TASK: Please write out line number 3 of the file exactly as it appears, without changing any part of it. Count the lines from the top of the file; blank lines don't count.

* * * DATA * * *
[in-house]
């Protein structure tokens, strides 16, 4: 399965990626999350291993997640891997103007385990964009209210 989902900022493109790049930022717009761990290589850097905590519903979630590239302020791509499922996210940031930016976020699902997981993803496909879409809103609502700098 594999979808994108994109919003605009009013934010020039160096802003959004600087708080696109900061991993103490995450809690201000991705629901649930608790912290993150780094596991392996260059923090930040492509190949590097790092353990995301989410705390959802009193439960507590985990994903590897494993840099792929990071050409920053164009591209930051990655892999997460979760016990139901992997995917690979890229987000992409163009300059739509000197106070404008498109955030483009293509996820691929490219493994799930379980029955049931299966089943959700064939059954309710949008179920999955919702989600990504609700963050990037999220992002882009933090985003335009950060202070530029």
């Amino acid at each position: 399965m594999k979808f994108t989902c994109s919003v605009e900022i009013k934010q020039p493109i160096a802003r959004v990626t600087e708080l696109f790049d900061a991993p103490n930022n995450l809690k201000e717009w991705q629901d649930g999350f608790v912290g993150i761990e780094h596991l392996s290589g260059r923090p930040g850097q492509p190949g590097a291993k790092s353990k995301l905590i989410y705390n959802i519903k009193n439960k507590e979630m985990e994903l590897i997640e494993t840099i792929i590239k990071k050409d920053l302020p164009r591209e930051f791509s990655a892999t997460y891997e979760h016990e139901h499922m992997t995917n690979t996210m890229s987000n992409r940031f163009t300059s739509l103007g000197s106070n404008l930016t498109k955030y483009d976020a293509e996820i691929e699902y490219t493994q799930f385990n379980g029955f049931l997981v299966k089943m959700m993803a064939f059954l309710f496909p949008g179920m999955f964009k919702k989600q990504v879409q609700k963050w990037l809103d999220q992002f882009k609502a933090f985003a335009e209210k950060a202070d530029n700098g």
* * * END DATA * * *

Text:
């Amino acid at each position: 399965m594999k979808f994108t989902c994109s919003v605009e900022i009013k934010q020039p493109i160096a802003r959004v990626t600087e708080l696109f790049d900061a991993p103490n930022n995450l809690k201000e717009w991705q629901d649930g999350f608790v912290g993150i761990e780094h596991l392996s290589g260059r923090p930040g850097q492509p190949g590097a291993k790092s353990k995301l905590i989410y705390n959802i519903k009193n439960k507590e979630m985990e994903l590897i997640e494993t840099i792929i590239k990071k050409d920053l302020p164009r591209e930051f791509s990655a892999t997460y891997e979760h016990e139901h499922m992997t995917n690979t996210m890229s987000n992409r940031f163009t300059s739509l103007g000197s106070n404008l930016t498109k955030y483009d976020a293509e996820i691929e699902y490219t493994q799930f385990n379980g029955f049931l997981v299966k089943m959700m993803a064939f059954l309710f496909p949008g179920m999955f964009k919702k989600q990504v879409q609700k963050w990037l809103d999220q992002f882009k609502a933090f985003a335009e209210k950060a202070d530029n700098g």